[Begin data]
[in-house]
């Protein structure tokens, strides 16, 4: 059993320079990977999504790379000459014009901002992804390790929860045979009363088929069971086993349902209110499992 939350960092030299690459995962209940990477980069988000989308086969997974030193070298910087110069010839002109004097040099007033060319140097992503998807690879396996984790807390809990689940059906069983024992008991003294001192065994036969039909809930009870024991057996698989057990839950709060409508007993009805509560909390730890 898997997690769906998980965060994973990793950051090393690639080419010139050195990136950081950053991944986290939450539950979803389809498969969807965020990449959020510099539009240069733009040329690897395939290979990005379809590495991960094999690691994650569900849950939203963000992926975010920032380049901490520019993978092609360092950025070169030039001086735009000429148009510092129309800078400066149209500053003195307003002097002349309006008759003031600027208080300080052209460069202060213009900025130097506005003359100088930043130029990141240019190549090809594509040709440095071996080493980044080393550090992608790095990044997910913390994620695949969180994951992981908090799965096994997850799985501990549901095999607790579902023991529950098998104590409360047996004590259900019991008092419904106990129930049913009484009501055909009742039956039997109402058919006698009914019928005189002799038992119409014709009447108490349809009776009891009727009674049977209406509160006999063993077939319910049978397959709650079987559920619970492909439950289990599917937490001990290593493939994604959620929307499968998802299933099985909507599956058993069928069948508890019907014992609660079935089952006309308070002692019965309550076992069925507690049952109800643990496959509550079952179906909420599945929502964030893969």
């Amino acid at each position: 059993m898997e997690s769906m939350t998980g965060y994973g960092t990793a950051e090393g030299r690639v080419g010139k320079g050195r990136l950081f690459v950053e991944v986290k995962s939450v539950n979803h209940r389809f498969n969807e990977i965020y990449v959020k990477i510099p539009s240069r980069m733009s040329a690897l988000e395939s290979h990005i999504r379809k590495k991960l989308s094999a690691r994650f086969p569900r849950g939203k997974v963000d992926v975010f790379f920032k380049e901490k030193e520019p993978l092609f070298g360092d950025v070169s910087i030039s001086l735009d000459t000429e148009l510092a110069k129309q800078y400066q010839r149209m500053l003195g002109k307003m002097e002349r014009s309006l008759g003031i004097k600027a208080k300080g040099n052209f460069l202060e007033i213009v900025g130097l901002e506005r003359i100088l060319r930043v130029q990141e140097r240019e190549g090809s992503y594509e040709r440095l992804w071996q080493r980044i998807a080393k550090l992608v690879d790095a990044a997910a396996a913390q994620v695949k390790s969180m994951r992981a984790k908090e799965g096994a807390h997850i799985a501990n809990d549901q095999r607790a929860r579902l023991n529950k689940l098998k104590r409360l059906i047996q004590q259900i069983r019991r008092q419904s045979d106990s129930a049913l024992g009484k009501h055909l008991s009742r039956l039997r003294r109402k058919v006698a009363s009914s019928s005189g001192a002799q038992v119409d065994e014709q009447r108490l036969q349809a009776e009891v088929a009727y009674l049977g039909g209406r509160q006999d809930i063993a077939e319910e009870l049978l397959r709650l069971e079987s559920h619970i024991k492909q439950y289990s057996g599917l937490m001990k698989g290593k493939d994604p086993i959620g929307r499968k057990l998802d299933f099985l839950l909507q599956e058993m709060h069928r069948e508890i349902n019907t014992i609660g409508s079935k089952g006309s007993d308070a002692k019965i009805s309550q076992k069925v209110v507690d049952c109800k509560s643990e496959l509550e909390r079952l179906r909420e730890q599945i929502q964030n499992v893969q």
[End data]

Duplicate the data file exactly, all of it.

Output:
[in-house]
């Protein structure tokens, strides 16, 4: 059993320079990977999504790379000459014009901002992804390790929860045979009363088929069971086993349902209110499992 939350960092030299690459995962209940990477980069988000989308086969997974030193070298910087110069010839002109004097040099007033060319140097992503998807690879396996984790807390809990689940059906069983024992008991003294001192065994036969039909809930009870024991057996698989057990839950709060409508007993009805509560909390730890 898997997690769906998980965060994973990793950051090393690639080419010139050195990136950081950053991944986290939450539950979803389809498969969807965020990449959020510099539009240069733009040329690897395939290979990005379809590495991960094999690691994650569900849950939203963000992926975010920032380049901490520019993978092609360092950025070169030039001086735009000429148009510092129309800078400066149209500053003195307003002097002349309006008759003031600027208080300080052209460069202060213009900025130097506005003359100088930043130029990141240019190549090809594509040709440095071996080493980044080393550090992608790095990044997910913390994620695949969180994951992981908090799965096994997850799985501990549901095999607790579902023991529950098998104590409360047996004590259900019991008092419904106990129930049913009484009501055909009742039956039997109402058919006698009914019928005189002799038992119409014709009447108490349809009776009891009727009674049977209406509160006999063993077939319910049978397959709650079987559920619970492909439950289990599917937490001990290593493939994604959620929307499968998802299933099985909507599956058993069928069948508890019907014992609660079935089952006309308070002692019965309550076992069925507690049952109800643990496959509550079952179906909420599945929502964030893969």
């Amino acid at each position: 059993m898997e997690s769906m939350t998980g965060y994973g960092t990793a950051e090393g030299r690639v080419g010139k320079g050195r990136l950081f690459v950053e991944v986290k995962s939450v539950n979803h209940r389809f498969n969807e990977i965020y990449v959020k990477i510099p539009s240069r980069m733009s040329a690897l988000e395939s290979h990005i999504r379809k590495k991960l989308s094999a690691r994650f086969p569900r849950g939203k997974v963000d992926v975010f790379f920032k380049e901490k030193e520019p993978l092609f070298g360092d950025v070169s910087i030039s001086l735009d000459t000429e148009l510092a110069k129309q800078y400066q010839r149209m500053l003195g002109k307003m002097e002349r014009s309006l008759g003031i004097k600027a208080k300080g040099n052209f460069l202060e007033i213009v900025g130097l901002e506005r003359i100088l060319r930043v130029q990141e140097r240019e190549g090809s992503y594509e040709r440095l992804w071996q080493r980044i998807a080393k550090l992608v690879d790095a990044a997910a396996a913390q994620v695949k390790s969180m994951r992981a984790k908090e799965g096994a807390h997850i799985a501990n809990d549901q095999r607790a929860r579902l023991n529950k689940l098998k104590r409360l059906i047996q004590q259900i069983r019991r008092q419904s045979d106990s129930a049913l024992g009484k009501h055909l008991s009742r039956l039997r003294r109402k058919v006698a009363s009914s019928s005189g001192a002799q038992v119409d065994e014709q009447r108490l036969q349809a009776e009891v088929a009727y009674l049977g039909g209406r509160q006999d809930i063993a077939e319910e009870l049978l397959r709650l069971e079987s559920h619970i024991k492909q439950y289990s057996g599917l937490m001990k698989g290593k493939d994604p086993i959620g929307r499968k057990l998802d299933f099985l839950l909507q599956e058993m709060h069928r069948e508890i349902n019907t014992i609660g409508s079935k089952g006309s007993d308070a002692k019965i009805s309550q076992k069925v209110v507690d049952c109800k509560s643990e496959l509550e909390r079952l179906r909420e730890q599945i929502q964030n499992v893969q």